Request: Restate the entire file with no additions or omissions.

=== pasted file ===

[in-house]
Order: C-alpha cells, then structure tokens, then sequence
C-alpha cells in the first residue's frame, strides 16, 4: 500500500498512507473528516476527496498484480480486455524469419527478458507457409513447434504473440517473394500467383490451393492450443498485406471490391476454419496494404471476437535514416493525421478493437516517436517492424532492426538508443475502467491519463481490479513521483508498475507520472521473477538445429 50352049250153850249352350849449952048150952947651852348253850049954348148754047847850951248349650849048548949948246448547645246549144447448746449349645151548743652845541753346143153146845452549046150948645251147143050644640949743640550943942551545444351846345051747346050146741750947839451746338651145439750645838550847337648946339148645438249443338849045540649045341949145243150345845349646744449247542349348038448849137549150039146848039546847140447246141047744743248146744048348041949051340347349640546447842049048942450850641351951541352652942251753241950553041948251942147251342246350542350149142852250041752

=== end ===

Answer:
[in-house]
Order: C-alpha cells, then structure tokens, then sequence
C-alpha cells in the first residue's frame, strides 16, 4: 500500500498512507473528516476527496498484480480486455524469419527478458507457409513447434504473440517473394500467383490451393492450443498485406471490391476454419496494404471476437535514416493525421478493437516517436517492424532492426538508443475502467491519463481490479513521483508498475507520472521473477538445429 50352049250153850249352350849449952048150952947651852348253850049954348148754047847850951248349650849048548949948246448547645246549144447448746449349645151548743652845541753346143153146845452549046150948645251147143050644640949743640550943942551545444351846345051747346050146741750947839451746338651145439750645838550847337648946339148645438249443338849045540649045341949145243150345845349646744449247542349348038448849137549150039146848039546847140447246141047744743248146744048348041949051340347349640546447842049048942450850641351951541352652942251753241950553041948251942147251342246350542350149142852250041752